whlcl1was located on the RepubUcan rIver and some of tributaries lnthe states of Nebraska, Colorado, and Kansas, and 6,000 head of cilttle grazing thereon, and to pay therefor about $300,000. in money and some stock of the corporation. By this contract, and its various modifications, the plaintiff in error covenanted to convey to the vendee a good title to 3,000 acres of land, and to deliver to it 6,000 head of cattle. '.rhe vendee paid $63,850 of the purchase price, took possession of the ranch and of some of the cattle, and gave a bond and mortgages upon the cattle and the land to secure the payment of the balance of the price. The vendor made a bill of sale of the cattle, and a deed of 453.80 acres of the land to the vendee, and also gave to it a bond to convey a good title to the remainder of the 3,000 acres of land. All these papers were depoAited with a bank in the city of Denver, to be delivered to the vendee if it paid the balance of the purchase price according to their terms, and to be delivered to the vendor if the vendee failed so to do. It was also agreed that the moneys realized from the sales of the cattle meanwhile should be applied in part payment of the purchase price. On the 22d day of July, 1885, the vendor entered upon this ranch, took possession of tlJe cattle and personal property thereon, and in the month of September sold them under the chattel mortgage given by the vendee for a default in the payment of an overdue installment of the purchase price. upon the cattle company brought an action against the plaintiff in error in the court below for $250,000. It alleged in its complaint that the plaintiff in error had by false and fraudulent representations as to the number and character of the cattle, and as to his title to the 3,000 acres of land, and as to the quantity of other land to which he had the right of possession, and as to the previous sales of cattle from this ranch, and as to various other matters connected with the transaction, induced it to make the contract of purchase and the various modifications thereof, and to pay that portion of the purchase price which it had paid. It also alleged that the plaintiff in error had made covenants which he had not kept, and warranties which he had broken. After setting forth these various false representations, which the defendant in error averred had induced it to make the contract of purchase, and the various covenants and warranties which it alleged the plaintiff in error had made and broken, it closed the statement of its cause of action with these two allegations: First, it alleged that it did not ascertain until after the 19th day of September, 1885, on which day the personal property was sold under the chattel mortgage, the frauds and tricks practiced upon It by the vendor in counting and delivering the cattle, and that immediately thereafter, on account of shortages and violations of the agreement, on account of the substantial failure of the vendor to carry out his contract, on account of the entire failure of said transaction, and on account of the deceit and fraud of the defendant, and the failure of the consideration which induced it to enter into the contract, it renounced the said contract of purchase, and demanded repayment of the moneys it had laid out and expended, which, it alleged, amounted to $250,000; second, it alleged that, at all times after the making of the contract and of the modifications thereof, it had been willing and had offered to carry out and perform its part thereof, upon the performance by the plaintiff in error of his promises and undertakings contained therein, but that he had utterly failed and neglected to perform the contract on his part, so that the considerations which induced the plaintift to enter into it had utterly failed, and the objects and purposes to be attained thereby were completely nestroyed, and great loss and damage was inflicted upon it by the fraud and deceit of the defendant, and by his failure to perform his contracts and undertakings, and to make good his representations and statements. '.rhese allegations are followed in the complaint by a prayer for $250,000, and interest from September 19, 1885. Issues were joined upon the averments of this complaint, and upon their trial the jury returned a verdict against the plaintiff in error for $50,000. It is the judgment upon this verdict that is attacked by this writ of error.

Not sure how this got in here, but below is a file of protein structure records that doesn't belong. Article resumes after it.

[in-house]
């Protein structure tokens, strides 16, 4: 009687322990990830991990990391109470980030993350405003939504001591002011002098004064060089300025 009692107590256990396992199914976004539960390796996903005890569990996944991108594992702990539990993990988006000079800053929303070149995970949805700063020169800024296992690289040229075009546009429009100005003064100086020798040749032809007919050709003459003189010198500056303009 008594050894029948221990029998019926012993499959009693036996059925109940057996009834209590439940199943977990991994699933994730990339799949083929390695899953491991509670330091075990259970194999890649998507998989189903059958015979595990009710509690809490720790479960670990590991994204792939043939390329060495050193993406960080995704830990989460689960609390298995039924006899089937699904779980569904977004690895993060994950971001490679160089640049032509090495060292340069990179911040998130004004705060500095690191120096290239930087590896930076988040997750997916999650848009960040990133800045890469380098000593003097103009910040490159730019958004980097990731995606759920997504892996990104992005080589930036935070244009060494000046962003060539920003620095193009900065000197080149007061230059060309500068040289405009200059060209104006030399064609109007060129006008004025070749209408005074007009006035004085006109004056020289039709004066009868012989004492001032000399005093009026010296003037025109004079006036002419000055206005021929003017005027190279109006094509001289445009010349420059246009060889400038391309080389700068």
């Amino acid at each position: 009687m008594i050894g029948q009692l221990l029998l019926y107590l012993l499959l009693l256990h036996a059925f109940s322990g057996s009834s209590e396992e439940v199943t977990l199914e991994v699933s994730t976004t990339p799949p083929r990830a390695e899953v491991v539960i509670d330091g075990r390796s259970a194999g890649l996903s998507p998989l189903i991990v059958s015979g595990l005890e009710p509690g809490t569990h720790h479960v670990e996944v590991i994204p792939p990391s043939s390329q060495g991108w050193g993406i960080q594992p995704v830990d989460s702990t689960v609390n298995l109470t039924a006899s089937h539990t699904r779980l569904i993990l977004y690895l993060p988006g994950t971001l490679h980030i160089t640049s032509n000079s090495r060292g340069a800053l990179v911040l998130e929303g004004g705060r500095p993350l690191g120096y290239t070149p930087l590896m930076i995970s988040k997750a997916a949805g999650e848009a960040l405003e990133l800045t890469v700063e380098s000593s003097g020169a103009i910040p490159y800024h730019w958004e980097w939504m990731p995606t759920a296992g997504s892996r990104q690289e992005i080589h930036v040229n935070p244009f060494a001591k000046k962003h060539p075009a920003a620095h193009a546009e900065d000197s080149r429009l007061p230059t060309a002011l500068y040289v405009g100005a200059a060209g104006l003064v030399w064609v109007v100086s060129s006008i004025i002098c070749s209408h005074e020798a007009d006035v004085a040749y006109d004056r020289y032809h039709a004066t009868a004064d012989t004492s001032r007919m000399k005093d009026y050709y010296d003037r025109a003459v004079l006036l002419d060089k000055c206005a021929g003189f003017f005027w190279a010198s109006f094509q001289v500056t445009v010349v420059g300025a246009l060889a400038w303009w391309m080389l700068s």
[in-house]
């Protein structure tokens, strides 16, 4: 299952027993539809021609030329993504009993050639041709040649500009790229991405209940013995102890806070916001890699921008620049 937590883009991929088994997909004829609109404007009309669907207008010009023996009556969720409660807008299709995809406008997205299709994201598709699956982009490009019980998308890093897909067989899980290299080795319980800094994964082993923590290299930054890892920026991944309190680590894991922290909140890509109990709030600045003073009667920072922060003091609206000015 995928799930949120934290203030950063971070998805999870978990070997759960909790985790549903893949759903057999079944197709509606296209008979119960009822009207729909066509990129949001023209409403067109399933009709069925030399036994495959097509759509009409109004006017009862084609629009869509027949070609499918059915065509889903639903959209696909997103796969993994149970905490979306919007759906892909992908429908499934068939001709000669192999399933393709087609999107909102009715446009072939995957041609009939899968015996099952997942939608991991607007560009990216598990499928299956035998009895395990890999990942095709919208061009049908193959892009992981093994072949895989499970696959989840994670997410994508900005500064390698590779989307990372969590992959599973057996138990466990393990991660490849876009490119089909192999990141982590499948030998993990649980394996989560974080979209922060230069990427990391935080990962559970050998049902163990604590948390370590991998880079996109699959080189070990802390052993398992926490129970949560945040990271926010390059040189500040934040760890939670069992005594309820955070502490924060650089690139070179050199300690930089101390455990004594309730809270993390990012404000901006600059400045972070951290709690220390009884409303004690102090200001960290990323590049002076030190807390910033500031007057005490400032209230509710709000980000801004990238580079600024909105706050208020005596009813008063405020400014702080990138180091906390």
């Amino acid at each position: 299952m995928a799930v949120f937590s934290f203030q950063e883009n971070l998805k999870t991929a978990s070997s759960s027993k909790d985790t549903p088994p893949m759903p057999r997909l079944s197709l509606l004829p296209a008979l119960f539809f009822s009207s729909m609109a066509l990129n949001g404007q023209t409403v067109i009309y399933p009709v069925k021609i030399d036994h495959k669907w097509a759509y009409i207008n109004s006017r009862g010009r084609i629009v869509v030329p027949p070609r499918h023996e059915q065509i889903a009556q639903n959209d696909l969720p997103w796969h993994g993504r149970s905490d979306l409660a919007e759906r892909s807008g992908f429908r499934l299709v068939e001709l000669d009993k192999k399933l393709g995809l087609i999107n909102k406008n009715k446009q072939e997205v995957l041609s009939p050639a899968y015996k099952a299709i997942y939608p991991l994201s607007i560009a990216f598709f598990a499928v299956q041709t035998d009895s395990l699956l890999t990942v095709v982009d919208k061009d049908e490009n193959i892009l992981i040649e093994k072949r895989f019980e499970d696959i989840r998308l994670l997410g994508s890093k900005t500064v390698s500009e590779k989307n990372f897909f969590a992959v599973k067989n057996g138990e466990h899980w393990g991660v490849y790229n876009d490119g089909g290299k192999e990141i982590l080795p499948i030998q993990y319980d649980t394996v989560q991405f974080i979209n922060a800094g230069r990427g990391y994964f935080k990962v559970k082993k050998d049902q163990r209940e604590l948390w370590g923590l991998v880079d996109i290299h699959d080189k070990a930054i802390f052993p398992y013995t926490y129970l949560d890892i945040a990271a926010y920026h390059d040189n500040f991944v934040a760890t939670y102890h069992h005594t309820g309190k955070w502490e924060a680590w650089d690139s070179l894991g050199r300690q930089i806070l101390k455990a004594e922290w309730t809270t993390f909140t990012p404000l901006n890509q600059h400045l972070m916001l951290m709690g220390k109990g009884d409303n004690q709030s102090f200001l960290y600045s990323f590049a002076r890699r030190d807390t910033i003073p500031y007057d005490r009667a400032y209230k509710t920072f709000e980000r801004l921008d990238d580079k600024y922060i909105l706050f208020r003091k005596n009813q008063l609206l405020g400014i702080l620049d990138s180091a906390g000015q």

ehas. S. Thomas (W. H. Bryant was with him on the brief), for plaintiff in error. ehas. J. Hughes, Jr. (Tyson S. Dines was with him on the brief), for defendant in error.